31 October 2020
By Tim Koch
Tim Koch finds out who is, in Henry Wingfield’s words, ‘the best’.
The famous and glamorous Monaco Grand Prix and the rather obscure, if historically prestigious, Wingfield Sculls share one peculiar characteristic — both events take their highly experienced competitors out of their comfort zones and then put them on a course requiring a set of skills that they may not have fully mastered. The Principality’s Formula One motor race is not held on a carefully engineered and purpose-built racing circuit, it takes place on the narrow streets of Monaco with many hills, tight corners and even a tunnel. The Wingfield Sculls is not competed for on a straight, man-made, six lane, buoyed, 2000-metre course, it happens on a ‘living river’, the tidal Thames complete with bends, tides, variable wind directions, very immovable obstacles and other river craft (at least Monaco closes its streets to other traffic for their event). The result is that the ‘form guide’ for both events may be no indicator of the final result.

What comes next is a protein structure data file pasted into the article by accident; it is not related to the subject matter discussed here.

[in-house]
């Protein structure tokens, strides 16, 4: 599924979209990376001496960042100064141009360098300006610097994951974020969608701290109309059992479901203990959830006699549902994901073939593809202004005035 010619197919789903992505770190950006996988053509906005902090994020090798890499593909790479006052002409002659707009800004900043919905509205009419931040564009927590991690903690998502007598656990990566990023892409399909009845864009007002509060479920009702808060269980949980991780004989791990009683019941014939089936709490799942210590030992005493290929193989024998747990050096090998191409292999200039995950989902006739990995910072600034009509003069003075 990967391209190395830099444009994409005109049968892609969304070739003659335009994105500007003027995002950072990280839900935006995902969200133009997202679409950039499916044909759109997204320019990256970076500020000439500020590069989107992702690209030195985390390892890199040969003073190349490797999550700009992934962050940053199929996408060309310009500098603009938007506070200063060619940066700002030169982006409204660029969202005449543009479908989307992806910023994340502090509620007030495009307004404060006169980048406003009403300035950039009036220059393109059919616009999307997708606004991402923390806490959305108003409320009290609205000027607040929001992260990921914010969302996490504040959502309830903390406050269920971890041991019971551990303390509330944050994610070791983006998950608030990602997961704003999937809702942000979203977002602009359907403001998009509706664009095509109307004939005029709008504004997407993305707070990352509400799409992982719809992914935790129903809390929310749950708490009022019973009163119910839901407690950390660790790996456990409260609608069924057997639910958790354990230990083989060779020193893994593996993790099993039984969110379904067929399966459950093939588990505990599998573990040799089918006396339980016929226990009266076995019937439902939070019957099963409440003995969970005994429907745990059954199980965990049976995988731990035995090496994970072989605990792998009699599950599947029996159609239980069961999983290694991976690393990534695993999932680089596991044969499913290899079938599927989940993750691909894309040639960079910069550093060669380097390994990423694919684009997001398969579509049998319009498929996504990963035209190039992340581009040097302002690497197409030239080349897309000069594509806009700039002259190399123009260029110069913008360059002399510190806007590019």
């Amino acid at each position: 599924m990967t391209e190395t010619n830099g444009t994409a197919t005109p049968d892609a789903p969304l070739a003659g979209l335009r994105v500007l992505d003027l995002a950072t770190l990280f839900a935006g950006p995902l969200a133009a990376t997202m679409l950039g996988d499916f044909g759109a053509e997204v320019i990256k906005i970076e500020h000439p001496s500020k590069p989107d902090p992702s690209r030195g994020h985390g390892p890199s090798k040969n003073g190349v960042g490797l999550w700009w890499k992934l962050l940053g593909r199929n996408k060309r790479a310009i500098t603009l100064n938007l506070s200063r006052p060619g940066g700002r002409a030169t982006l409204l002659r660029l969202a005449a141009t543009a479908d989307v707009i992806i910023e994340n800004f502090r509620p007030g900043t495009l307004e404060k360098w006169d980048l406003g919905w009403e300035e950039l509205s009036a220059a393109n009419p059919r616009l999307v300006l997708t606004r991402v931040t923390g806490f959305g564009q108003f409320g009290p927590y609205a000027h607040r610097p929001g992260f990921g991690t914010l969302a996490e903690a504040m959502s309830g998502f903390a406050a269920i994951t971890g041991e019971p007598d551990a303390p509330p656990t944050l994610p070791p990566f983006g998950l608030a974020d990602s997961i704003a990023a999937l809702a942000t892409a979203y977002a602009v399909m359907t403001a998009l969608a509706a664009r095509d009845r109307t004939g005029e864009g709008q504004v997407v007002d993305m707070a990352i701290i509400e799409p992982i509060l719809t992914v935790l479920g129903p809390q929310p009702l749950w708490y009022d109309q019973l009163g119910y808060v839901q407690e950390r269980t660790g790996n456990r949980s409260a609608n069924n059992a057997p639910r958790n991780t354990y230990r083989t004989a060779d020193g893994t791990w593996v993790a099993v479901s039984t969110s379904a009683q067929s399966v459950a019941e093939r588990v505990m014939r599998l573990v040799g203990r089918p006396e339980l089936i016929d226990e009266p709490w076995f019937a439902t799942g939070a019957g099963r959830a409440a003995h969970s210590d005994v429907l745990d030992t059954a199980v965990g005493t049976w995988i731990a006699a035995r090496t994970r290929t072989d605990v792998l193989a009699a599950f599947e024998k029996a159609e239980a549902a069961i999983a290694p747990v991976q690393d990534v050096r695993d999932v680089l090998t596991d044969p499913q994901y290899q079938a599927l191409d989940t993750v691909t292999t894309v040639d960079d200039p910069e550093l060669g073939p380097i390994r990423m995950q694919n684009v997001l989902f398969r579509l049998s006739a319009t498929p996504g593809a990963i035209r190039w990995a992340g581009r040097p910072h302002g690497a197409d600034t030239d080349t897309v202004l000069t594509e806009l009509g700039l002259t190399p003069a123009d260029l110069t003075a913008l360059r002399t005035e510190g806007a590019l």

Only some relatively minor changes were needed to make the 2020 Wingfields COVID Compliant; on the water, a sculling race for six was always going to be ‘socially distant’. The closure of Hammersmith Bridge meant that the course was not the traditional four-and-a-quarter miles from Putney to Mortlake but the three miles between St Paul’s School and the University of London Boathouse. The Wingfield’s secretary Wade Hall-Craggs said, ‘we don’t have problems, we just have solutions’. With benign conditions on the morning of the 29th, the most exciting and hardest fought Wingfield races in a long time were in prospect.
The Men’s Race